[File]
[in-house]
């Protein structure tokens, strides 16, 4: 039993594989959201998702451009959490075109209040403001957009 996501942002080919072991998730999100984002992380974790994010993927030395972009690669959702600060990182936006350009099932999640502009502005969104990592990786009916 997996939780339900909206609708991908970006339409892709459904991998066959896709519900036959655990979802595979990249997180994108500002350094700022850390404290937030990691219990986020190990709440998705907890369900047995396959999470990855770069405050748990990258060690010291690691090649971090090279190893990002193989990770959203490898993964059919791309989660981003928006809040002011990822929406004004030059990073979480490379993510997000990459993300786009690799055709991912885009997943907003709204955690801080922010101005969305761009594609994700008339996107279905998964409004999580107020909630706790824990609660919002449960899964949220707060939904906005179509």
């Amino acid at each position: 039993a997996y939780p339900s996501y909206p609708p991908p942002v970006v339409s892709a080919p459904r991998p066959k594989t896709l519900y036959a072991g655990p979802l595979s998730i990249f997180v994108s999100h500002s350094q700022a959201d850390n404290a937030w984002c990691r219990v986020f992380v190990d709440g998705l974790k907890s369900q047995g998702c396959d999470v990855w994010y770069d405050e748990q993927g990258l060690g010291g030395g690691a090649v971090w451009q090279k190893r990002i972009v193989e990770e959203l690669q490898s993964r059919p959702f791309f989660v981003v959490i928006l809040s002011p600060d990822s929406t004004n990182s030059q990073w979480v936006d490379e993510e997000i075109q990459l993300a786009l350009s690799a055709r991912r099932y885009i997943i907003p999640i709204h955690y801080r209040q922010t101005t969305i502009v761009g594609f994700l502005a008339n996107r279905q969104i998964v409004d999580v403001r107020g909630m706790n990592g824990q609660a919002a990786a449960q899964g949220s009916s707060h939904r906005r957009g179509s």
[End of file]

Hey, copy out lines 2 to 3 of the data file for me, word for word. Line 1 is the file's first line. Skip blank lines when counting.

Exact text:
């Protein structure tokens, strides 16, 4: 039993594989959201998702451009959490075109209040403001957009 996501942002080919072991998730999100984002992380974790994010993927030395972009690669959702600060990182936006350009099932999640502009502005969104990592990786009916 997996939780339900909206609708991908970006339409892709459904991998066959896709519900036959655990979802595979990249997180994108500002350094700022850390404290937030990691219990986020190990709440998705907890369900047995396959999470990855770069405050748990990258060690010291690691090649971090090279190893990002193989990770959203490898993964059919791309989660981003928006809040002011990822929406004004030059990073979480490379993510997000990459993300786009690799055709991912885009997943907003709204955690801080922010101005969305761009594609994700008339996107279905998964409004999580107020909630706790824990609660919002449960899964949220707060939904906005179509």
């Amino acid at each position: 039993a997996y939780p339900s996501y909206p609708p991908p942002v970006v339409s892709a080919p459904r991998p066959k594989t896709l519900y036959a072991g655990p979802l595979s998730i990249f997180v994108s999100h500002s350094q700022a959201d850390n404290a937030w984002c990691r219990v986020f992380v190990d709440g998705l974790k907890s369900q047995g998702c396959d999470v990855w994010y770069d405050e748990q993927g990258l060690g010291g030395g690691a090649v971090w451009q090279k190893r990002i972009v193989e990770e959203l690669q490898s993964r059919p959702f791309f989660v981003v959490i928006l809040s002011p600060d990822s929406t004004n990182s030059q990073w979480v936006d490379e993510e997000i075109q990459l993300a786009l350009s690799a055709r991912r099932y885009i997943i907003p999640i709204h955690y801080r209040q922010t101005t969305i502009v761009g594609f994700l502005a008339n996107r279905q969104i998964v409004d999580v403001r107020g909630m706790n990592g824990q609660a919002a990786a449960q899964g949220s009916s707060h939904r906005r957009g179509s």